Eating This Food Weekly May Help Ward off Brain Disease

Happy older woman
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Older people who hope to keep their brain in good health probably should eat more fish, according to a new study.

Researchers found that eating two or more servings of fish weekly may lower your risk of developing vascular brain disease later in life. This disease is a group of conditions that impact blood flow and blood vessels in the brain.

According to the study — recently published in the online edition of Neurology, the medical journal of the American Academy of Neurology — the protective effect of such a diet is strongest in people who are younger than 75.

In a press release, study author Cecilia Samieri of the University of Bordeaux in France says:

“Our results are exciting because they show something as simple as eating two or more servings of fish each week is associated with fewer brain lesions and other markers of vascular brain damage, long before obvious signs of dementia appear. However, eating that much fish did not have a protective effect in people 75 years of age and older.”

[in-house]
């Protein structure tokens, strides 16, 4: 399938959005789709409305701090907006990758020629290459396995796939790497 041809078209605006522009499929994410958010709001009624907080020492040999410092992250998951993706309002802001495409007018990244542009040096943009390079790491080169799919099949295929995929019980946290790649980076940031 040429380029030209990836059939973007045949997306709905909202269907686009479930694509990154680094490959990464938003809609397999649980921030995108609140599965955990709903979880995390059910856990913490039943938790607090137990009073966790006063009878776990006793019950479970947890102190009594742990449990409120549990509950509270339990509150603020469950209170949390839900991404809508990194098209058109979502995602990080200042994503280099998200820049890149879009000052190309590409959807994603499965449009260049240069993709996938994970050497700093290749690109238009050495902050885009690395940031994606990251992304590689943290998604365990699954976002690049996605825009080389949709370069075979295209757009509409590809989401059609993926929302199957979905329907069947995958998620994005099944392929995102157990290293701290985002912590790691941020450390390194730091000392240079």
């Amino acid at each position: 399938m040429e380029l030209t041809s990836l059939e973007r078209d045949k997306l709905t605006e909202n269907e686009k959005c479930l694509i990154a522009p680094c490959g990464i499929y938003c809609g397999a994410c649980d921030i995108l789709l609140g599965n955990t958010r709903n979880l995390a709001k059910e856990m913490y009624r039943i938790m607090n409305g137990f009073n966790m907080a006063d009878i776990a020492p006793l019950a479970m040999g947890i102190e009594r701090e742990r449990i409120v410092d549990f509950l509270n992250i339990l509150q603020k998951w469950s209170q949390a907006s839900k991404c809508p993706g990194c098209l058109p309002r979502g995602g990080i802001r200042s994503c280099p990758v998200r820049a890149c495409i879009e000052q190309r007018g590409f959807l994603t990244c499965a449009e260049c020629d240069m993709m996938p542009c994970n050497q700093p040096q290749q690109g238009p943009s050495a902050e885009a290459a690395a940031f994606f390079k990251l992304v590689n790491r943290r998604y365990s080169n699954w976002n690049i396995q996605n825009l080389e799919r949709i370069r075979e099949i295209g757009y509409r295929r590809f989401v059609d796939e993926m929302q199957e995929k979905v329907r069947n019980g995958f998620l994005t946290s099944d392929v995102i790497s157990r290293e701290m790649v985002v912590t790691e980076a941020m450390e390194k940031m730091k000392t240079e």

As part of the study, researchers analyzed data on more than 1,600 people ages 65 and older who had no history of dementia, stroke or a cardiovascular disease. Their average age was 72.

Brain scans were used to search for three markers of vascular disease that are strong predictors of cognitive decline and dementia. Study participants also filled out questionnaires about their diet.

The researchers found that 31% of those who ate no fish had markers of severe underlying vascular brain disease.

That number fell to 23% of those who ate three servings a week, and 18% of those who ate four or more servings per week.

So, which fish should you eat to keep your brain in top shape? Those cited by the University of Bordeaux researchers include:

  • Salmon
  • Tuna
  • Sardines

These are among the types of fish known to contain Omega-3s. The National Institutes of Health says of these essential fatty acids:

“Omega-3s are important components of the membranes that surround each cell in your body. DHA [or docosahexaenoic acid, one type of Omega-3] levels are especially high in retina (eye), brain, and sperm cells. Omega-3s also provide calories to give your body energy and have many functions in your heart, blood vessels, lungs, immune system, and endocrine system (the network of hormone-producing glands).”

Looking for foods that can build up the body without breaking down your wallet? Check out “7 Health Foods You Can Make for a Fraction of the Cost.”

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